One thing that has become obvious to me is the importance of scale in such works in creating a direct relationship between subject and viewer. I’m excited to work large scale on maybe some figurative painting next year when I’ve got a bit more studio space to work with. I think opportunities to exhibit will also be greater – bigger works make having a solo show in quite a large space possible.
I’ve been focusing a lot this week on organising my worker submission and also on researching and drafting my 1000-word research report proposal. I think I’ve decided that I want to write about Fried’s analysis of the Tableau in modern works, thinking about how a very dated concept is relevant to my practice in particular. I think on a personal level its better for me to look at a very specific topic like this because it allows me to go into a lot of detail – I think my last essay remained quite vague because I chose a very broad topic to write about.
Also this week was a collaborative exhibition at Firstsite in Colchester. I was excited to exhibit my work in a space outside of university, and was planning on taking my 2 large projection paintings as well as my projector to play around with composition in a large space. However because of a communication issue my work was not transported to the site, and I had to start on a new piece in-situ. Initially I was very frustrated because I’d planned to move the works around in the space and have some sort of finalised outcome, but then realised that it was a good opportunity to work in the space and to have the work as semi-performative.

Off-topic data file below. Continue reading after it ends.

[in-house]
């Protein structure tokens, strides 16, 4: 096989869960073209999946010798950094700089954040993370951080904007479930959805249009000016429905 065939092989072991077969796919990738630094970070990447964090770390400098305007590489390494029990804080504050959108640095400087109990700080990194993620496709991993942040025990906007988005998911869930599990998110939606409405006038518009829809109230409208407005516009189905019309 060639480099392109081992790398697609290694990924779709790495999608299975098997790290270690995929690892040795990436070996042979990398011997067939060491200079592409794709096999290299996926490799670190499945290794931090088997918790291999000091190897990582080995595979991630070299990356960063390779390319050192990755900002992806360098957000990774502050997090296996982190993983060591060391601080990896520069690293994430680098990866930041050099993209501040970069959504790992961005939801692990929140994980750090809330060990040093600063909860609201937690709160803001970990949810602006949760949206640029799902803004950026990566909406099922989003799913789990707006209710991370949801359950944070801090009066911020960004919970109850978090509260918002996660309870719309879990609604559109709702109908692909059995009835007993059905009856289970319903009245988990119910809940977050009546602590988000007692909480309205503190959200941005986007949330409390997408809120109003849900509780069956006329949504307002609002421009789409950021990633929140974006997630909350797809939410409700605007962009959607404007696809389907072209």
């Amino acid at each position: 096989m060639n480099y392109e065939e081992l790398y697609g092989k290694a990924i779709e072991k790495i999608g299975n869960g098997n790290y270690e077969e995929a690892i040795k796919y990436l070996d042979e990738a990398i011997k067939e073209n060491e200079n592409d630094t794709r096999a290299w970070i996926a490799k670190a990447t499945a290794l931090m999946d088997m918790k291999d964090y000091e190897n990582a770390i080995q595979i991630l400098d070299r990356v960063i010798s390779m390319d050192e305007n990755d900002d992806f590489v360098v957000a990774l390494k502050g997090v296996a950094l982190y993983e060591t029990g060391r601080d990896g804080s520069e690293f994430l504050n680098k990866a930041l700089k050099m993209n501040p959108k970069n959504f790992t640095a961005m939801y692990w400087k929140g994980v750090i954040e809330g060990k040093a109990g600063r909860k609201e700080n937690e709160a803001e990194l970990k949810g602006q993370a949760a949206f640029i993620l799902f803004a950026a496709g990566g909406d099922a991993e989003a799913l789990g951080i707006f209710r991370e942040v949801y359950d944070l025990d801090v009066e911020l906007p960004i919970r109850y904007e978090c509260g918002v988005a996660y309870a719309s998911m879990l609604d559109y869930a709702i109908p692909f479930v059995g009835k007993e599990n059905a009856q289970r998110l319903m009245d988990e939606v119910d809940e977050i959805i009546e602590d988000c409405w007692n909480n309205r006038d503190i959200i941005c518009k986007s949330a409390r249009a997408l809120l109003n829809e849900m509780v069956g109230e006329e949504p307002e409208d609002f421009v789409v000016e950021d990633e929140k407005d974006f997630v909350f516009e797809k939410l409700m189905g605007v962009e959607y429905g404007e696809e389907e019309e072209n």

The space itself really helped me out a lot – there were 3 different coloured lights which changed throughout the day and made the projection appear differently on the wall. One problem I did encounter was keeping the light low enough to work on my piece, but also bright enough for others to have their work in the same room without it looking washed out – a nice compromise was having the coloured lights change and blinds be opened and closed as needed. It was quite organic, although I think it would have been good to have at some point come together as a group to discuss not only people’s individual placements of work but the exhibition as a whole. It did feel quite disjointed, and because there was consistently work going on in the rooms, the public were perhaps discouraged from entering the space. It would have been worthwhile not only putting up signs but having some individuals actually approach and encourage the gallery’s visitors, as it was a shame not having anyone actually see my work than people from the university. It sort of counteracted the idea of the work travelling off-site, I think.